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Posts Tagged ‘Spirituality’

There are only 5 words written in my journal about my 2nd round of chemo, and yet those words evoke a fugue of memories, parts in clear and vivid detail, that are melded together by undertones of the Divine.  “Rose truck on GW Bridge” returns me to that day as if the words were the first five notes of a theme song to a movie,  and there I am again riding in the passenger side of our blue Subaru, crossing the Hudson River toward New York, searching the Manhattan skyline for structures known and missing, when a rickety white delivery truck with an enormous red rose on it’s rear door pulled directly in front of us.

It was July 30, 2009, a sun gorgeous hot Summer morning, and I held a blanket that I packed to take to the hospital that day. The blanket was a rich rust color, ultra thick and soft, a gift from my mom. I learned from the first infusion that the chemo chamber was drab and cold as a meat locker, the hospital blankets were coarse, and that I did want my mom. However, I also did not want my mom to see me knocked out by chemicals and hooked up to IV tubes. I didn’t want to see fear in her eyes or to be distracted by worries about her comfort, so the blanket was a surrogate as was my beloved Light Brigade. The day before, I had contacted my trusted circle of sister/friends & healers to request that they “energetically hold my hands” and the 12 responses I received were affirmations like this:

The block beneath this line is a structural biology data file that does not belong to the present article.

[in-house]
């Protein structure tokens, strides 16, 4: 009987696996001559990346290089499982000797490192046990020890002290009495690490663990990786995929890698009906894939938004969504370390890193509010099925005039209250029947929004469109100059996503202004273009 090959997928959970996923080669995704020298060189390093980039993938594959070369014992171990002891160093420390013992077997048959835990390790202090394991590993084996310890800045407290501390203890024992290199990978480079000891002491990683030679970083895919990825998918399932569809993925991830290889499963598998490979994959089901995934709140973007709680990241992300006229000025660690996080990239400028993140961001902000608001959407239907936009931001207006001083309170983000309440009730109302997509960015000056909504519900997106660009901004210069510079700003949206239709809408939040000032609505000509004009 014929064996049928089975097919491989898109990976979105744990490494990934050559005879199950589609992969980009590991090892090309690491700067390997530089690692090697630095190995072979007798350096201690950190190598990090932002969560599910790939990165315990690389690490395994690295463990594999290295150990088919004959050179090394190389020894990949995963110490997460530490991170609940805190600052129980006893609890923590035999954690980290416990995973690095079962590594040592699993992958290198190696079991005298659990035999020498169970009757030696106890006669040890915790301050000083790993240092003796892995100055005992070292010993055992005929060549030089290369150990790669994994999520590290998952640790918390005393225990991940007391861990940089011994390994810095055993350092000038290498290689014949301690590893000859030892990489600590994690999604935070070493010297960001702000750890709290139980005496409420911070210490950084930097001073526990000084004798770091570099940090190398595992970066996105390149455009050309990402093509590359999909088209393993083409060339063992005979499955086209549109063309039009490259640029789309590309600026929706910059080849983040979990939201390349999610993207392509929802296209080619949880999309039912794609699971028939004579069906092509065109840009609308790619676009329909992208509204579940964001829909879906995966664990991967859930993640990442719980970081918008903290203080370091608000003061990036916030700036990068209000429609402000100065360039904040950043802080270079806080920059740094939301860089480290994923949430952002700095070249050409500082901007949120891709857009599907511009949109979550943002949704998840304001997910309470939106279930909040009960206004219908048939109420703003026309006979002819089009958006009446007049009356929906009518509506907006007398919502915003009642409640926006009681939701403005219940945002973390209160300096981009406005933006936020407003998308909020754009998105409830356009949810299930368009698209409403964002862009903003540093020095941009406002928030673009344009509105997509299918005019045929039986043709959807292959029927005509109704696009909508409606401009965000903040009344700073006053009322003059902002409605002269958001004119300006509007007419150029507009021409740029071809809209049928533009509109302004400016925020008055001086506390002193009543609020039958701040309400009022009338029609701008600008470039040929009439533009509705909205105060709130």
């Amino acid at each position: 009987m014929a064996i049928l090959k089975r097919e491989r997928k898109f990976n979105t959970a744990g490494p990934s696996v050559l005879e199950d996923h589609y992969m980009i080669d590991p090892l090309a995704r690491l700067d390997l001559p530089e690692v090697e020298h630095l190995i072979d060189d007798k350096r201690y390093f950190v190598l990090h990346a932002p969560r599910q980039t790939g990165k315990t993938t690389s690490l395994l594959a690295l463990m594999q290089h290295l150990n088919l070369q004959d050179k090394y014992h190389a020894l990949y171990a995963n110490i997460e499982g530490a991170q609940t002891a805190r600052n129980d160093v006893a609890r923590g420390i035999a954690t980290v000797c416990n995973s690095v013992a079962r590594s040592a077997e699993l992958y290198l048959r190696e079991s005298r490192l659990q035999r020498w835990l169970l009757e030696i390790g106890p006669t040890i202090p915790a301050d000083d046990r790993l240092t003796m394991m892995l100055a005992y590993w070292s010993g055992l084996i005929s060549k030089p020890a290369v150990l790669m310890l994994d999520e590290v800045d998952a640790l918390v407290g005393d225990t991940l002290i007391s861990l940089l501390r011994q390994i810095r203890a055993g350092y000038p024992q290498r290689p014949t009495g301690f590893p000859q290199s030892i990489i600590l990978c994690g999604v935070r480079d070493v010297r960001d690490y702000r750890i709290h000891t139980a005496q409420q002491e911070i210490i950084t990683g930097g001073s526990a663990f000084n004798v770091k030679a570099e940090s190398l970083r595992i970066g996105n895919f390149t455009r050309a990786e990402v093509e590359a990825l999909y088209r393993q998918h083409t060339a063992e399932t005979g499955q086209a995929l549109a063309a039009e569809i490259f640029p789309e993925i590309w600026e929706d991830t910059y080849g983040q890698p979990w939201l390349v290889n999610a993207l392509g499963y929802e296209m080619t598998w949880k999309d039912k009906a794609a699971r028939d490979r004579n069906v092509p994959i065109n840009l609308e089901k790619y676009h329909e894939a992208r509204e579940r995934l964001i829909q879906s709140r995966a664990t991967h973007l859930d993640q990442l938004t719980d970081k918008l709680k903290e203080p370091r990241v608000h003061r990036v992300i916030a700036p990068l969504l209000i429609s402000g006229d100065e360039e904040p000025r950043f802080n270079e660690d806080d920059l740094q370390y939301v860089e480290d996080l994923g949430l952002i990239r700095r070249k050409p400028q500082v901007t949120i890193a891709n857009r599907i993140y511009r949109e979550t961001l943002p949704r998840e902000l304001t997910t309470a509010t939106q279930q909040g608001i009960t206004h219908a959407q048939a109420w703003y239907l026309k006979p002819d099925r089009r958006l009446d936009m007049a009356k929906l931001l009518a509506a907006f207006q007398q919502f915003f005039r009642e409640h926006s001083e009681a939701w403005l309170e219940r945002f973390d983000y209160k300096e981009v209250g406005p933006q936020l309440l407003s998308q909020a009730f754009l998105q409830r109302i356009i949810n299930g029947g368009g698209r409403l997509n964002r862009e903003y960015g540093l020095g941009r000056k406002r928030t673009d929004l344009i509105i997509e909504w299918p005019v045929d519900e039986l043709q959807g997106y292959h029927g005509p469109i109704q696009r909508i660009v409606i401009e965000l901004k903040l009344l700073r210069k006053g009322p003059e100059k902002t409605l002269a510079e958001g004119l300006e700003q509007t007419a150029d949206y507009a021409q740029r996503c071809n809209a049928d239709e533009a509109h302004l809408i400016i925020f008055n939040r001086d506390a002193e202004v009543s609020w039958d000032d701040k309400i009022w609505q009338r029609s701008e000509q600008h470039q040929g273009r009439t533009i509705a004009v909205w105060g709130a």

“Dear Blessed One, Golden healing light flows all around you, through you, deep into your cells, deep through all the fibers of your energy body. You are SOOOOO LOVED!” 

Between my blanket and the Goddess power blasting my way, I was utterly swaddled and infused with Mother Love.

And, I was prepared with a bunch of props to support my plan to customize my chemo experience. I brought along a sheet of instructions for the Brazilian Toe Technique for my husband to administer, a quartz crystal to support my intention that Cytoxan is a crystal healing elixir, and a rose quartz crystal as well as the rose buds from the altar that Deirdre created and rose oil from my friend Ginny to inspire my new nurse that the red Adriamycin is a high vibrational rose elixir. Which is why I felt sure that the large red rose logo on the back of the florist’s delivery truck that pulled in front of our car on the bridge and guided us all the way to the hospital on 168th Street was a sign that the Universe backed my plans. It was gonna be a good day.